Computers are becoming pervasive learning tools in K-12 education, whether in individual classrooms or in a shared media center.
Both Apple and Microsoft have donated millions of dollars worth of equipment to schools in order to aid education and spread their doctrine. But what about the growing influence of Linux? Are students exposed to the open-source operating system as well?
Linux would seem to have great benefits over either Apple or Microsoft in that its license is free, as is much of the software that sits on it. But if schools are receiving donated equipment, they are unlikely to care whether it runs on OSX, Windows XP or Red Hat Linux.
In fact, for the most part, what educators care about in K-12 education is not the guts of the computer or its foundation, but the software they will use as a tool to teach their students.
“If you think, ‘What operating system does my cell phone run on’ you’re going to say, ‘I don’t care,'” Efrain Rovira, Hewlett-Packard worldwide director of marketing for Linux, told LinuxInsider. “In K-12 it’s more about whether the tool works or not. Linux today is not as pervasive, because the functionality is not there yet. Microsoft and Apple have much more robust solutions and tools.”
That appears to be changing. A Quality Education Data report released in September found that 19 percent of schools surveyed were at least beginning to experiment with Linux on their servers. That’s not many compared to Windows-based systems’ presence in 86 percent of schools and the availability of Apple’s OS9 and OSX in 34 percent, but it does show that Linux is gaining ground.
Resources are now available for school administrators and teachers to help them break into the open-source community, such as The Linux Terminal Server Project. The organization offers step-by-step directions for educators interested in building a Linux box, installing and using the K12LTSP distribution of Linux.
SchoolForge brings together groups from around the world that are working to bring open source to the classroom. Its almost 200 member organizations include schools systems and software developers such as KDE-Edu, a project of KDE (K Desktop Environment). KDE’s software engineers work to create educational software for ages 3-18 and programs for teachers to aid lesson planning — all for Linux and Unix operating systems.
Even with these advances, Anne-Marie Mahfouf, who focuses on education software within KDE, told LinuxInsider that it’s not an easy road, particularly when it comes to software.
“The KDE-Edu project is quite young and we need more developers,” she said. “Programmers are usually quite young and have no children and are not attracted to developing educational software.”
There are several programs already available from KDE-Edu: KStars, a planetarium with telescope Support; KTouch, a typing trainer; and KiG, a geometry program. KTurtle, a LOGO programming language interpreter is in the works as are some small languages and math programs. Still, Mahfouf said, “There is not enough educational software available.”
Meanwhile, many of the hundreds of open-source educational programs that do exist are untested in classes, perform one niche function or have become obsolete.
The SchoolForge site lists more than 70 case studies — just over half from outside the United States — of schools that have installed Linux servers and/or are using Linux in classes.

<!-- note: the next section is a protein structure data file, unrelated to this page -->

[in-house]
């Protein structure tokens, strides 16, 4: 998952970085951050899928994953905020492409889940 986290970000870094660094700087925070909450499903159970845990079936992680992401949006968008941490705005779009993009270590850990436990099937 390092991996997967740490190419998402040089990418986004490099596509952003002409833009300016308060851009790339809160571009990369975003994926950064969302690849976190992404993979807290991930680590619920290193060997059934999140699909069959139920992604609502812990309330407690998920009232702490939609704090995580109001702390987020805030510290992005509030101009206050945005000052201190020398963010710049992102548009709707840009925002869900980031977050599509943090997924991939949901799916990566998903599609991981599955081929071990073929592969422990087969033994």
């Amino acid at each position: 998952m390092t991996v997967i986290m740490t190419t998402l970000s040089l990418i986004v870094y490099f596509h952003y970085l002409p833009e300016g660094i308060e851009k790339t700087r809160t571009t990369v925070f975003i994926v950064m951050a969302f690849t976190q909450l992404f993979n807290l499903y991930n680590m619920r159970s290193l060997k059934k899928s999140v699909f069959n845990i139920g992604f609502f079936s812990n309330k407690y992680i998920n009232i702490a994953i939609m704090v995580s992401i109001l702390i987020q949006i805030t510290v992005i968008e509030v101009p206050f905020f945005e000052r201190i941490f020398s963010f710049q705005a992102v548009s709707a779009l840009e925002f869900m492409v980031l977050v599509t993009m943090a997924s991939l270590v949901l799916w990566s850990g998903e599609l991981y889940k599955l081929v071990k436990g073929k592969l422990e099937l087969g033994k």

Computer science teachers at Yorktown High School in Arlington, Va., were pleased with their open-source project, but echoed Mahfouf’s assertion that Linux is lacking, though moving in the right direction.
“Linux is only now beginning to be ready for use in a general purpose lab. At the rate things like OpenOffice and Gnome and KDE are progressing, it will be fully ready for the general purpose lab within a year,” teacher and project coordinator Jeff Elkner wrote in an assessment of his school’s experience.
Benefits for High Schoolers
While software may be the main focus of most educators, advanced computer science students at the high-school level could have a great advantage by working with Linux.
“As a platform for teaching computer science, [Linux] is without equal,” Elkner wrote. “Compilers/interpreters are available for almost any language you can think of, and they are both high quality AND open source!”
Linux also offers the same advantage to high school computer science students as it does to university students who have helped make it so popular: The code is available and can be tinkered with and experimented on at will. Programmers also have the luxury of being able to do the same with any open-source software.
Despite Linux’s advantages, the number of schools using the system in the U.S. remains very small. “Part of the problem is that usually governments control schools and have contracts with Microsoft,” said Mahfouf.
Developing nations may be more likely to use Linux because it requires fewer resources. Although it is difficult to track figures because distributions are open source, Mahfouf said she has heard that as many as 250 schools in Namibia run their computers on Linux.
Linux, of course, is attractive when budgets are tight, and Rovira said he believes more systems both in the U.S. and worldwide will turn to it eventually.
“As budgets get cut across the board, educators have to find ways to teach with relevant tools,” he said.
If the software follows, “Linux provides great value proposition,” said Rovira.